The series has struck gold twice so far, first with the Dreamcast original then the Nintendo DS version, and XBLA seems the perfect home for tiny sprites and missile numbers that could warp time and space with their number and speed. This is not the game you bought that big flat screen for. But it will be the game that'll give you sprite-loving folk realise it was money well spent.
Less filthy phrase, more awesome Indiana Jones-meets Mr.Driller platformer. You dig through a series of mines uncovering treasure and tackling snakes and all sorts of beasties. And when we say "series", we mean "endless" as creator derek Yu designed the original PC version to spawn an infinite amount of cave layouts. Talk about your value for money. Read all about it with our interview with the man himself here.
Some could say Twisted Pixel has run out of ideas and thus returning
to return to one of its earlier titles for inspiration. These people would be wrong. Slap them. Slap them hard.
What they'd be missing is the quasi-80s commentary on on a video-game legend, which saw another yellow-toned hero go pink and don a bow. The arcades of yore saw Pac-Man throw on a pink bow atop his head and convince everyone that he was now Ms.Pac-Man. People tried to convince us it was two different characters - but you never saw em in the same place though, did you?
Anyway, shocking transvestite gaming secrets aside* expect the pink exploding tornado to be an even more difficult spin on what was the already tough but great original.
*in a National Enquirer "allegedly" sort of way.
Twisted Pixel could be onto a world's first with this Kinect-enabled XBLA title, letting you control a strung-up gunslinger marionette with your fingers using Xbox 360's surprisingly-decent-but-needs-more-games motion controller.
Its as charming as Stacking with its recreation of puppet theatre, and expect solid gameplay with the studio's usual spin of twisted humour that'll make you think playing finger puppets with an undead cowboy is a Very Good Thing.
Castle Crashers developer Behemoth strikes again. Truth be told, we weren't sold on this originally, the multiplayer arena combat system echoing too strongly of Smash Bros for our liking. Then the announcement trailer (above) came out and suddenly we can't wait. Humour sells concepts better than sex - FACT.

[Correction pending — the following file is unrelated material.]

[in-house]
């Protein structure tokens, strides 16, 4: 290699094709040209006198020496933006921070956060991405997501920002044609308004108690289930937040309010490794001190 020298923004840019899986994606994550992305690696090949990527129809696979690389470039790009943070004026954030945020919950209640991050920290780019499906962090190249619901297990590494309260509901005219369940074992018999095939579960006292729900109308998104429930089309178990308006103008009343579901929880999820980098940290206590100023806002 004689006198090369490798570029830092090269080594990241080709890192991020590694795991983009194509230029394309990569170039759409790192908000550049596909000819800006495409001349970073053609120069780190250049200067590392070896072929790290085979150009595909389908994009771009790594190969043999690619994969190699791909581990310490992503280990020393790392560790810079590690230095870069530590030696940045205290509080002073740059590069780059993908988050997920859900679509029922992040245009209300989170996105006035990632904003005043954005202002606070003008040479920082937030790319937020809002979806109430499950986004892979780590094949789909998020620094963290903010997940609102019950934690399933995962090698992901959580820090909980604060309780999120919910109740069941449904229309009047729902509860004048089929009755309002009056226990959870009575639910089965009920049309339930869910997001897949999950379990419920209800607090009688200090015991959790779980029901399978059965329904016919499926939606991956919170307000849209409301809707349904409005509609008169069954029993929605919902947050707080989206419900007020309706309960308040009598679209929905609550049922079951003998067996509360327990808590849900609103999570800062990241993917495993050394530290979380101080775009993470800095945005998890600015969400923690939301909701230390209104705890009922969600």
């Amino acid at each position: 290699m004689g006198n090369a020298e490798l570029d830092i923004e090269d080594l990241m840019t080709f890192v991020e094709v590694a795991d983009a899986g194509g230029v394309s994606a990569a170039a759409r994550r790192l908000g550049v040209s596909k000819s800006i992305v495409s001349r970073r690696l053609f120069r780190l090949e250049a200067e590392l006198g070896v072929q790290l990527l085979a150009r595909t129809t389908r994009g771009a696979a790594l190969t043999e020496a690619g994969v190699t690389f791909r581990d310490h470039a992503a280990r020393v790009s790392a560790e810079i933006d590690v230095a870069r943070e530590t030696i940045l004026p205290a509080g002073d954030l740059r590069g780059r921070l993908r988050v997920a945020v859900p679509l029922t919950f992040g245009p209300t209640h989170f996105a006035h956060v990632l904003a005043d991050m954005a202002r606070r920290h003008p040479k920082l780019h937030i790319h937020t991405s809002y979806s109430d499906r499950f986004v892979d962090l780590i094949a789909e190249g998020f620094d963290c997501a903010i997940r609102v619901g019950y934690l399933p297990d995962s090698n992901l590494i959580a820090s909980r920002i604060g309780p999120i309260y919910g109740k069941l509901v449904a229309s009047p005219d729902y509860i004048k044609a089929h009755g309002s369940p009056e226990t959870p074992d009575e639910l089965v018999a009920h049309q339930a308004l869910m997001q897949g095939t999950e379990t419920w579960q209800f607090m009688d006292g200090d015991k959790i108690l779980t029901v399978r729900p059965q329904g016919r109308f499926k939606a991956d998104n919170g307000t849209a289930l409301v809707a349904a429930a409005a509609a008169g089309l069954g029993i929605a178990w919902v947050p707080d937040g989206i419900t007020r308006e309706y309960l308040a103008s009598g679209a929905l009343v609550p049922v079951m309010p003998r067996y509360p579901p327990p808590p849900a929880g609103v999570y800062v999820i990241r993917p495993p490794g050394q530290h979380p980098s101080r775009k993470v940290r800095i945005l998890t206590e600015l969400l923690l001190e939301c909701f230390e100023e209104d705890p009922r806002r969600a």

Ubisoft missed a trick getting this out on the 3DS for launch (but you never know - it could still happen in the near future) instead of retro-fitting Rayman 2...but that's an argument for another time. Or GR article.
Rayman Origins takes the limbless big-nosed hero and tosses him back into the 2D platform realm. The difference this time is that the title uses modern day tech to produce artistically beautiful animation and level designs, and tosses into the fold a two player cooperative mode. Think Castle Crashers level of humour (but with a french edge) and Donkey Kong Country Returns style of play.
FlOw. Flower. Now this. The boys at ThatGameCompany sure are improving their craft with every game.
Okay, its another remake/remaster/port (whatever your argumentative preference for the term) making the list. But to listen to the fighting fraternity talk (outside of matches obviously - there's language there I wouldn't even use...or understand) Street Fighter III is one of the finest games in the history of the genre.
You could argue that the cast (all new, bar Ken, Ryu, Chun-Li and Akuma) don't match the classics, but the fighting system is perfectly balanced and, therefore, timeless. Plus any game that provokes the kind of reaction seen in the video above is worth a resurrection. If only to prove us mere mortals could never reach such perfection. Here's hoping that a) Capcom get the online right and b) it doesn't mess about with the visuals, which lead to all sorts of problems for Super Street Fighter II Turbo HD Remix on XBLA.